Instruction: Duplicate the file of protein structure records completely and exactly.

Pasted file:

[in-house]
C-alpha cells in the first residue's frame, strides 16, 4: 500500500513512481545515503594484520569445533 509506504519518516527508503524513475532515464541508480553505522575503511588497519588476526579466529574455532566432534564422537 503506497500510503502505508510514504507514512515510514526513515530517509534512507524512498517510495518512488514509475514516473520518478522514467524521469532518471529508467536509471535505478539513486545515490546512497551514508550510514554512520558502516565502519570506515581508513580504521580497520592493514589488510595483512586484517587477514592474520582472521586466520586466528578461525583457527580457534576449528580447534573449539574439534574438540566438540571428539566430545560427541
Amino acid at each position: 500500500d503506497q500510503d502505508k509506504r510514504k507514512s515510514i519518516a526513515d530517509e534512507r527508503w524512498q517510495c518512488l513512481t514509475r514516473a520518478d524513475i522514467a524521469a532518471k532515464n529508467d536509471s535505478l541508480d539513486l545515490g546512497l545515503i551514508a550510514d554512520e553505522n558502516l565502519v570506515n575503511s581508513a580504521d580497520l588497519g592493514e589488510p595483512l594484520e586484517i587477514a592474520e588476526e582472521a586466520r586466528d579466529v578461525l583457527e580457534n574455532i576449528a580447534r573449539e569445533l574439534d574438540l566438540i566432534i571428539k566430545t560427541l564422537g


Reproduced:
[in-house]
C-alpha cells in the first residue's frame, strides 16, 4: 500500500513512481545515503594484520569445533 509506504519518516527508503524513475532515464541508480553505522575503511588497519588476526579466529574455532566432534564422537 503506497500510503502505508510514504507514512515510514526513515530517509534512507524512498517510495518512488514509475514516473520518478522514467524521469532518471529508467536509471535505478539513486545515490546512497551514508550510514554512520558502516565502519570506515581508513580504521580497520592493514589488510595483512586484517587477514592474520582472521586466520586466528578461525583457527580457534576449528580447534573449539574439534574438540566438540571428539566430545560427541
Amino acid at each position: 500500500d503506497q500510503d502505508k509506504r510514504k507514512s515510514i519518516a526513515d530517509e534512507r527508503w524512498q517510495c518512488l513512481t514509475r514516473a520518478d524513475i522514467a524521469a532518471k532515464n529508467d536509471s535505478l541508480d539513486l545515490g546512497l545515503i551514508a550510514d554512520e553505522n558502516l565502519v570506515n575503511s581508513a580504521d580497520l588497519g592493514e589488510p595483512l594484520e586484517i587477514a592474520e588476526e582472521a586466520r586466528d579466529v578461525l583457527e580457534n574455532i576449528a580447534r573449539e569445533l574439534d574438540l566438540i566432534i571428539k566430545t560427541l564422537g